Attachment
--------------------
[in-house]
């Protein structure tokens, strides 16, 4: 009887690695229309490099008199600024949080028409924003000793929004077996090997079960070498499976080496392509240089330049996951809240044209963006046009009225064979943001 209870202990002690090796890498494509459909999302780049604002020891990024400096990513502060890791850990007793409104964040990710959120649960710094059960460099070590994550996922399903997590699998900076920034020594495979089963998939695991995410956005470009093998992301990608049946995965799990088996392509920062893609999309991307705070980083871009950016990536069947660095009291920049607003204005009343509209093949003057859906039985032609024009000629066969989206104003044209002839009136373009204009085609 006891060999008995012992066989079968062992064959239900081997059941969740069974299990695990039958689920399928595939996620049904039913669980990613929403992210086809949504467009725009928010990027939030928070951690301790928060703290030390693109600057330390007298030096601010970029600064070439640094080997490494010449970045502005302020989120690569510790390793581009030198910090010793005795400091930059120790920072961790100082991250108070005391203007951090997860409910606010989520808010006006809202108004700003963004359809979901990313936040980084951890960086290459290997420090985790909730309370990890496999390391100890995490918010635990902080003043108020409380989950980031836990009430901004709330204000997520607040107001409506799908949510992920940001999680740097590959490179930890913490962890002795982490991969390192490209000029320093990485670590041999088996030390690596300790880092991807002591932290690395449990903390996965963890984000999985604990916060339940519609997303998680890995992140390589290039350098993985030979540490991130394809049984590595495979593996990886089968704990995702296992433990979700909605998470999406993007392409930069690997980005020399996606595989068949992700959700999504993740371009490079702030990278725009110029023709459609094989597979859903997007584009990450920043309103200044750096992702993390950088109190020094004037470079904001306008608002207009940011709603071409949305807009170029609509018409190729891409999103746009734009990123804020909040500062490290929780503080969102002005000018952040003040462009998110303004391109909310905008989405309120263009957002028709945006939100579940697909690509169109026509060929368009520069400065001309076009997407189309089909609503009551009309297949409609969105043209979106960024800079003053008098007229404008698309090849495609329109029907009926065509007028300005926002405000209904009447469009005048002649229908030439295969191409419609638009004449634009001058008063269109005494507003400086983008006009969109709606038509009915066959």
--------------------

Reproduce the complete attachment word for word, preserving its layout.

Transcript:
[in-house]
């Protein structure tokens, strides 16, 4: 009887690695229309490099008199600024949080028409924003000793929004077996090997079960070498499976080496392509240089330049996951809240044209963006046009009225064979943001 209870202990002690090796890498494509459909999302780049604002020891990024400096990513502060890791850990007793409104964040990710959120649960710094059960460099070590994550996922399903997590699998900076920034020594495979089963998939695991995410956005470009093998992301990608049946995965799990088996392509920062893609999309991307705070980083871009950016990536069947660095009291920049607003204005009343509209093949003057859906039985032609024009000629066969989206104003044209002839009136373009204009085609 006891060999008995012992066989079968062992064959239900081997059941969740069974299990695990039958689920399928595939996620049904039913669980990613929403992210086809949504467009725009928010990027939030928070951690301790928060703290030390693109600057330390007298030096601010970029600064070439640094080997490494010449970045502005302020989120690569510790390793581009030198910090010793005795400091930059120790920072961790100082991250108070005391203007951090997860409910606010989520808010006006809202108004700003963004359809979901990313936040980084951890960086290459290997420090985790909730309370990890496999390391100890995490918010635990902080003043108020409380989950980031836990009430901004709330204000997520607040107001409506799908949510992920940001999680740097590959490179930890913490962890002795982490991969390192490209000029320093990485670590041999088996030390690596300790880092991807002591932290690395449990903390996965963890984000999985604990916060339940519609997303998680890995992140390589290039350098993985030979540490991130394809049984590595495979593996990886089968704990995702296992433990979700909605998470999406993007392409930069690997980005020399996606595989068949992700959700999504993740371009490079702030990278725009110029023709459609094989597979859903997007584009990450920043309103200044750096992702993390950088109190020094004037470079904001306008608002207009940011709603071409949305807009170029609509018409190729891409999103746009734009990123804020909040500062490290929780503080969102002005000018952040003040462009998110303004391109909310905008989405309120263009957002028709945006939100579940697909690509169109026509060929368009520069400065001309076009997407189309089909609503009551009309297949409609969105043209979106960024800079003053008098007229404008698309090849495609329109029907009926065509007028300005926002405000209904009447469009005048002649229908030439295969191409419609638009004449634009001058008063269109005494507003400086983008006009969109709606038509009915066959």